What is Anaerobic[edit | edit source]
An anaerobic organism or anaerobe is any organism that does not require free-standing oxygen molecules for growth.
Typical organisms in a freshwater aquarium is anaerobic heterotroph bacteria found in the deep layers of the substrate where fresh water can't easily flow and so the water becomes depleted of oxygen and the bacteria takes oxygen from the nitrate molecules in the water (As nitrate molecules are made up of nitrogen and oxygen atoms) thus leaving pure nitrogen. Some heterotroph species of bacteria will even convert nitrogen back into ammonia and nitrite in such anaerobic conditions.
- It has been often reported of aquarists moving a large piece of ornament after a long time and having large quantities of this trapped gas given off and it can cause fish to die fairly quickly if exposed to it.
To reduce the levels of this bacteria, the substrate needs to be kept stirred with a long stick once a week. Or the layer of substrate is kept relatively thin (around 1" thick)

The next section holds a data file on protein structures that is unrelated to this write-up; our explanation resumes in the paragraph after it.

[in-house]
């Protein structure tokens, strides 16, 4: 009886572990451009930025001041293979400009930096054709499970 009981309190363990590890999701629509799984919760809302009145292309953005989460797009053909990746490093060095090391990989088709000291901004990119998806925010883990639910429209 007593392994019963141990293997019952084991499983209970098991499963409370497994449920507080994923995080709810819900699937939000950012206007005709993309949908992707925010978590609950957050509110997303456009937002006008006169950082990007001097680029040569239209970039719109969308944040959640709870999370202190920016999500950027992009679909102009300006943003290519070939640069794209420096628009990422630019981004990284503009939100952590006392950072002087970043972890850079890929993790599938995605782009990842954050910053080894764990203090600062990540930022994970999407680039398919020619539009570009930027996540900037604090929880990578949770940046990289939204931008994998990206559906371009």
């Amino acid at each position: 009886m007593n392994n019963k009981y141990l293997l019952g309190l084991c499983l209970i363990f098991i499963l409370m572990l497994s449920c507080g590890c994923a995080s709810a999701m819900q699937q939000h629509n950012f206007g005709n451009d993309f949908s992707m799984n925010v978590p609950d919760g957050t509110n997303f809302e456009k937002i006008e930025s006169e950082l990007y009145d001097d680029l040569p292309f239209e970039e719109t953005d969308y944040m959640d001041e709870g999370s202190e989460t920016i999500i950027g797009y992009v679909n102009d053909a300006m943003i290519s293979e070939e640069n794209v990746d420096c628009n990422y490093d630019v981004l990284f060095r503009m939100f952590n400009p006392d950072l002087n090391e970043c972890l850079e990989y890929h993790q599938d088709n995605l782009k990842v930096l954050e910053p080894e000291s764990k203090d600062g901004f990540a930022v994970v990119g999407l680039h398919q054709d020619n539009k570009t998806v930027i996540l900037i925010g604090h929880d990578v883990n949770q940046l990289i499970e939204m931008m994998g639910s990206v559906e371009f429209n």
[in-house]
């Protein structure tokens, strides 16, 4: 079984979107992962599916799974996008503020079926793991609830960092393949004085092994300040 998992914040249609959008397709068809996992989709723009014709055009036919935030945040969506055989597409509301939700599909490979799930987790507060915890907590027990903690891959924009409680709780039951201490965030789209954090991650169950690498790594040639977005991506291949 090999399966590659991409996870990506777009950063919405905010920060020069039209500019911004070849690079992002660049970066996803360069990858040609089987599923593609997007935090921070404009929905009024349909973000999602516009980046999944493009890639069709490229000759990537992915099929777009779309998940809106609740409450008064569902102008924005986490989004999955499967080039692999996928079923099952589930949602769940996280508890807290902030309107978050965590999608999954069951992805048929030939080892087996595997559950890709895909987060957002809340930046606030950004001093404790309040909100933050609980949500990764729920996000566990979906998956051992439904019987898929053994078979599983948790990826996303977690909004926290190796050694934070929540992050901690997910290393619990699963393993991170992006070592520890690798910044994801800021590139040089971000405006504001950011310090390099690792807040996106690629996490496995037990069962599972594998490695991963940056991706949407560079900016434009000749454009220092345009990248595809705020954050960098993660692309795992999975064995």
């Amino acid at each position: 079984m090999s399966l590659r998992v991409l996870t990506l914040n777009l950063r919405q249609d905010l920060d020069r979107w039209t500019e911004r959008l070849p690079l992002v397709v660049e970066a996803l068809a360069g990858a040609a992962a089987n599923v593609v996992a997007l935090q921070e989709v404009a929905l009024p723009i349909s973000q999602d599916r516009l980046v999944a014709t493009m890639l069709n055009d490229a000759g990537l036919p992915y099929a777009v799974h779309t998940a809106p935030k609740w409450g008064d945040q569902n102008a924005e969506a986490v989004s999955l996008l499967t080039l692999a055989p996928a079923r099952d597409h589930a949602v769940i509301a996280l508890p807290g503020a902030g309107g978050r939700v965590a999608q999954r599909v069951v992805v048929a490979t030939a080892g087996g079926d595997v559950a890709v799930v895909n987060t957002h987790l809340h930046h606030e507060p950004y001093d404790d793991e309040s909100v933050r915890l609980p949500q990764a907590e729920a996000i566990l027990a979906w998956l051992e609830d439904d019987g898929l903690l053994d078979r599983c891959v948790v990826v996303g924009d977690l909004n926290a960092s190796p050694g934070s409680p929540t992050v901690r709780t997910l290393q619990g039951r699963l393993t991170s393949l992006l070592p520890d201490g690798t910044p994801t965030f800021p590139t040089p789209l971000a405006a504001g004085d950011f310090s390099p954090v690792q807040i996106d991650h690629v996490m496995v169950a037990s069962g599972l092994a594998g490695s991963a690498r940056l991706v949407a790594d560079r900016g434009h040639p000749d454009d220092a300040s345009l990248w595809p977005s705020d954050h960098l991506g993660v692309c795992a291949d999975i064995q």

Sand substrates are the worst (or the best depending on your point of view) for promoting this bacteria.
- The opposite is aerobic.
Making use of anaerobes[edit | edit source]
In marine aquariums this organism is encouraged in order to reduce nitrate levels in the water by having beds of sand and pumping water slowly through it.
A cheap form of nitrate remover for freshwater tanks is easily made by having 20+ feet of 12mm diameter hose coiled up and a pump forcing tank water through it at a very slow rate, less than 1 drop per 5 seconds.
The slow flow of water through the coil causes the bacteria to consume the oxygen and therefore anaerobic bacteria starts to grow eating the nitrate.
After a few weeks this flow can be slightly increased and therefore you have a cheap and effective nitrate remover.
- The water coming out of the coil is however slightly acidic and lacking in oxygen so this should be dripped onto the surface of the tank.